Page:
A Tale of Two Budgets

2024 federal budget taxes the really rich and makes significant strides on affordable housing, while falling far short on the Canada Disability Benefit

Strong community advocacy has paid off with important new investments in this year’s federal budget. Released on April 16, the 2024 federal budget raises significant revenue for public services by increasing taxes on the top 0.13 per cent of income earners, makes substantial new investments in affordable housing, and funds the creation of new child care centres. The budget advances the federal government’s recently released Housing Plan through several initiatives, including a $1.5 billion Canada Rental Protection Fund, Public Lands for Homes Plan, Rapid Housing funding stream, Canadian Renters’ Bill of Rights, and more. While offering meaningful improvements, the federal budget falls short on key items recommended by SPT and other community groups. The budget fails to provide a funding increase for the Canada Housing Benefit, matching funds required to purchase Toronto subway cars, and full funding for the Canada Disability Benefit.

Highlights from the Community Sector

“‘This [increase to the capital gains tax] will raise an estimated $7 billion in the first year and $20 billion over the next five, and will be paid by the top 0.13 per cent—or 40,000 people[…]If your capital gains are over $250,000 per year, you can afford to contribute more to public services—it’s a question of fairness.’” —Canadian Centre for Policy Alternatives 

“…the federal government held a pre-budget announcement of a new $1 Billion low-cost loan program [to expand child care centres], $60 Million in grants to support new public and non-profit child care programs, and a student loan forgiveness [program] for graduates of ECE programs who choose to work in smaller, rural, Northern and remote communities.” —Ontario Coalition for Better Child Care

“It is encouraging to see the federal government take a leadership role in tackling the housing crisis…However, it is concerning that the government remains focused primarily on building more housing supply, despite evidence that more supply will not address housing affordability.” —Canadian Centre for Housing Rights

“The budget gives Reaching Home, which supports communities in providing various types of homelessness services, a top-up of $1.3 billion spread over four years. Yet the budget only mentions in passing the government‘s previously stated goal to end chronic homelessness, and does not specify how the new investment in Reaching Home brings us closer to getting there.”—Maytree

“‘This budget doesn’t begin to fulfill the government’s promise to lift people with disabilities out of poverty, let alone the ‘promise of Canada’—a fair shot at a prosperous future,’ said Len Baker, March of Dimes Canada’s President and CEO. ‘The spirit of ‘nothing about us without us’ was not visible in today’s budget. There was nothing for many and too little for most.’ With a proposed maximum benefit of only $200 per month—just $6.66 per day—the funding envelope won’t raise the income of any person receiving disability income support in any jurisdiction to or above the poverty line.” —March of Dimes Canada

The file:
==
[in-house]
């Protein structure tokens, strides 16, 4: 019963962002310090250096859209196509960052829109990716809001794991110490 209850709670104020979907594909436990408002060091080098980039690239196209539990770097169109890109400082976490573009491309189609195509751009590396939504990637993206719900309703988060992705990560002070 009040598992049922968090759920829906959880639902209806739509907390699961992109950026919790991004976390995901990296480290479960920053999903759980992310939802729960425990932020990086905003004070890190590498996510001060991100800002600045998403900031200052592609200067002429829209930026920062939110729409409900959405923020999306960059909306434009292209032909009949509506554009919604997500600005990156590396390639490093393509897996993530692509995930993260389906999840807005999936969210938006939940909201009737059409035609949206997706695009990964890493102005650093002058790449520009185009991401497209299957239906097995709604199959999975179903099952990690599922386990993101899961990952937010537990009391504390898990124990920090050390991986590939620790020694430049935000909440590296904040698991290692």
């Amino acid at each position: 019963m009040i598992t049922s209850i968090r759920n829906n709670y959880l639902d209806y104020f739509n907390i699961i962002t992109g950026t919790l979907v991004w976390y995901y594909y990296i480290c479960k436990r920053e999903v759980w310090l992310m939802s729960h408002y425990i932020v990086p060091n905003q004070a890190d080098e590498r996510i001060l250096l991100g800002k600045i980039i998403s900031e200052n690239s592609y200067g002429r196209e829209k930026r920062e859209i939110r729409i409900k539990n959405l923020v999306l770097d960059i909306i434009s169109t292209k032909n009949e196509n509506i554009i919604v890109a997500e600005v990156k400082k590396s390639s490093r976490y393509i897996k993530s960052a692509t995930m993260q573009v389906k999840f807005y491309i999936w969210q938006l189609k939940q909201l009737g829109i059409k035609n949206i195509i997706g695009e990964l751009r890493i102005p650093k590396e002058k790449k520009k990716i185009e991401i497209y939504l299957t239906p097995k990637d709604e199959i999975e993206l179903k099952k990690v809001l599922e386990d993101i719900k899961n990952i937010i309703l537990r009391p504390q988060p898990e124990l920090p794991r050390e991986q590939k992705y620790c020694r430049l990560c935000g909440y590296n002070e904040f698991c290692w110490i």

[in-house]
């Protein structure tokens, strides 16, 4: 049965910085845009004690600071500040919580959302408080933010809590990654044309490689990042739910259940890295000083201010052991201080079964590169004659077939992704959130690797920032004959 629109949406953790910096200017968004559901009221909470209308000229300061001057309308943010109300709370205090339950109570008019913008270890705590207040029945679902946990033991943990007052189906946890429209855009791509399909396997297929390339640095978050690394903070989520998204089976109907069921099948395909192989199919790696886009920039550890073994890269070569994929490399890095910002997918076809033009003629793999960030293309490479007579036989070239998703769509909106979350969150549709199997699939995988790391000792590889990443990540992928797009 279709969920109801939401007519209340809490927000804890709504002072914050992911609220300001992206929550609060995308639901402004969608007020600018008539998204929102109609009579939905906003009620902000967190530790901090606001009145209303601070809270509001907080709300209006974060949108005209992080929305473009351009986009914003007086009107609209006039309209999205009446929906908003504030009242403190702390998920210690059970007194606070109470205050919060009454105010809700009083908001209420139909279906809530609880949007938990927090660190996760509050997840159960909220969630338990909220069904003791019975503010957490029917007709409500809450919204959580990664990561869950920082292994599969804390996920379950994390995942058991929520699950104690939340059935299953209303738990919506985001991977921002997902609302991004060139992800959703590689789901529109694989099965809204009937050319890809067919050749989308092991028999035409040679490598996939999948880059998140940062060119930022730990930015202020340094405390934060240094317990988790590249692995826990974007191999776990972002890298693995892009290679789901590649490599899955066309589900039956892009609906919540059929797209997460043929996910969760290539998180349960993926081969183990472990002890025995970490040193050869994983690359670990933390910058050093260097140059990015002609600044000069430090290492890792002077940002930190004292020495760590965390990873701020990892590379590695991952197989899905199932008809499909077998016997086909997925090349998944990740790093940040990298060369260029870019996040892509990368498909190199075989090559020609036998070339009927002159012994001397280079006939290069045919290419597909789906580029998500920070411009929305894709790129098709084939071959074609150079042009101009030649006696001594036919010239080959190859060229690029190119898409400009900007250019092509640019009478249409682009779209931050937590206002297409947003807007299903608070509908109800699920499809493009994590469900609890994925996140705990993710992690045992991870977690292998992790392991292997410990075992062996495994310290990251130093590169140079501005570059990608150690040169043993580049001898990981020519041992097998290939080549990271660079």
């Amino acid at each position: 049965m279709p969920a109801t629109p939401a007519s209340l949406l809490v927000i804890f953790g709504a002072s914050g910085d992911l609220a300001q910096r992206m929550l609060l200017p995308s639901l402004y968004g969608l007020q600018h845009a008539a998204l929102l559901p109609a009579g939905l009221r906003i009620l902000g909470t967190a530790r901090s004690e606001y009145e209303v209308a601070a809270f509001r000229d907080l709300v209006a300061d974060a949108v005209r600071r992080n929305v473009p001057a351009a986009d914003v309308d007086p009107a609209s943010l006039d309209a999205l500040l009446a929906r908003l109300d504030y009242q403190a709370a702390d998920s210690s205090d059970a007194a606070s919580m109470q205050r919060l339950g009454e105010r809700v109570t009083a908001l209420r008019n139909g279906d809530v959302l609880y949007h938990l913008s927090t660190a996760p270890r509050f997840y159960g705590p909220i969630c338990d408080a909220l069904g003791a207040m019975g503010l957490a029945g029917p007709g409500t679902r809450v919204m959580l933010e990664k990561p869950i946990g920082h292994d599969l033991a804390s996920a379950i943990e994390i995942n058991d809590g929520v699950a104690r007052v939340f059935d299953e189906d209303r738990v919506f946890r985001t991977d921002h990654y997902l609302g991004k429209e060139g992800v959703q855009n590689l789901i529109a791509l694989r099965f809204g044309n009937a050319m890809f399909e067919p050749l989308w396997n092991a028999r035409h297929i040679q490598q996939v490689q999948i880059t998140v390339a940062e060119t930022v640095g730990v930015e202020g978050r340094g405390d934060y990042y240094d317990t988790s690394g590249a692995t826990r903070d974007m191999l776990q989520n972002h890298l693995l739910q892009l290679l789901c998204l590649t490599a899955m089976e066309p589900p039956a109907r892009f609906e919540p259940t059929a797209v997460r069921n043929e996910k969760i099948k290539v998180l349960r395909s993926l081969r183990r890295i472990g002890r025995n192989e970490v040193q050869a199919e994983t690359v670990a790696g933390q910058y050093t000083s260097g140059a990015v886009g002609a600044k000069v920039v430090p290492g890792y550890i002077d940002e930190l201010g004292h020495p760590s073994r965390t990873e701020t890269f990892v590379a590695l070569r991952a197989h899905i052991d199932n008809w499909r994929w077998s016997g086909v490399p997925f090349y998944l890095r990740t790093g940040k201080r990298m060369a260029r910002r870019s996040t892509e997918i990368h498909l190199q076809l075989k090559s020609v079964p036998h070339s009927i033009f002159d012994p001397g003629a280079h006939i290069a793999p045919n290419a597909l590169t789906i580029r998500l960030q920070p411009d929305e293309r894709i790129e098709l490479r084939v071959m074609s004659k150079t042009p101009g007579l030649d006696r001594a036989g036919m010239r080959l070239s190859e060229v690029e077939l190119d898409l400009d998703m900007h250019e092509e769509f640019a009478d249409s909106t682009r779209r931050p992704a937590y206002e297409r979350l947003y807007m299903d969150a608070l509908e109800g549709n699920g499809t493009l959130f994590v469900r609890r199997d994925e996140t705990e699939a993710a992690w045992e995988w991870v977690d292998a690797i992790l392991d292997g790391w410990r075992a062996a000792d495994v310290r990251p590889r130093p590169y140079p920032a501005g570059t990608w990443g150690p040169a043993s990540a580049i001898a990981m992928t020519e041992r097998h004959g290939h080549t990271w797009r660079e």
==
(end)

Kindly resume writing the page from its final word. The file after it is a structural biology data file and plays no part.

“A TTC staff report warns that without federal funding committed by early 2024, the cost of ordering new trains will balloon by at least $90 million and subway service will become less reliable in coming years. The federal government has announced it will create a Permanent Public Transit Fund, but funding will not begin until 2026.”—TTCriders


2024 provincial budget abandons Ontarians amidst ongoing affordability crisis

Released on March 26, the 2024 Ontario provincial budget was a deep disappointment on multiple fronts from poverty reduction, affordable housing, and child care, to homelessness prevention, community services, and climate action. In a pre-budget submission, SPT called for transformative action to reduce poverty in Ontario. Despite making some modest improvements to select income and housing programs, the province failed to deliver in key areas, ensuring continued racial and gender-based inequities and the violation of human rights.

Highlights from the Community Sector

“Far from delivering a plan, homelessness is barely mentioned in this budget.”—Wellesley Institute

“…the flurry of new legislation, policies, and programs are overwhelmingly focused on building more housing, much of it unaffordable to low-income Ontarians.”—Maytree

“The promise of supportive housing development next year pales in comparison to the current depth of need, including for people experiencing homelessness.” —Canadian Centre for Housing Rights

“Provincial allocations to child care remain lower today than they were when the Ford government was first elected in 2018.” —Ontario Coalition for Better Child Care

“An uninspired budget leaves the nonprofit sector under-resourced, again.” —Ontario Nonprofit Network

“The lack of base budget increase for our sector fails to acknowledge the health human resources crisis we are facing.” —Canadian Mental Health Association–Ontario Division 

Ontario is without a credible plan to address climate change, though the government’s own report, released last fall, flagged that climate change threatens Ontarians’ homes, food, farms, forests, and health.” Environmental Defence

“…public services in every major category will receive less funding, per person, in the year ahead, after inflation, than they did in the fiscal year just ending.”—Canadian Centre for Policy Alternatives-Ontario Office

© Copyright 2017-2020 Social Planning Toronto. All rights reserved.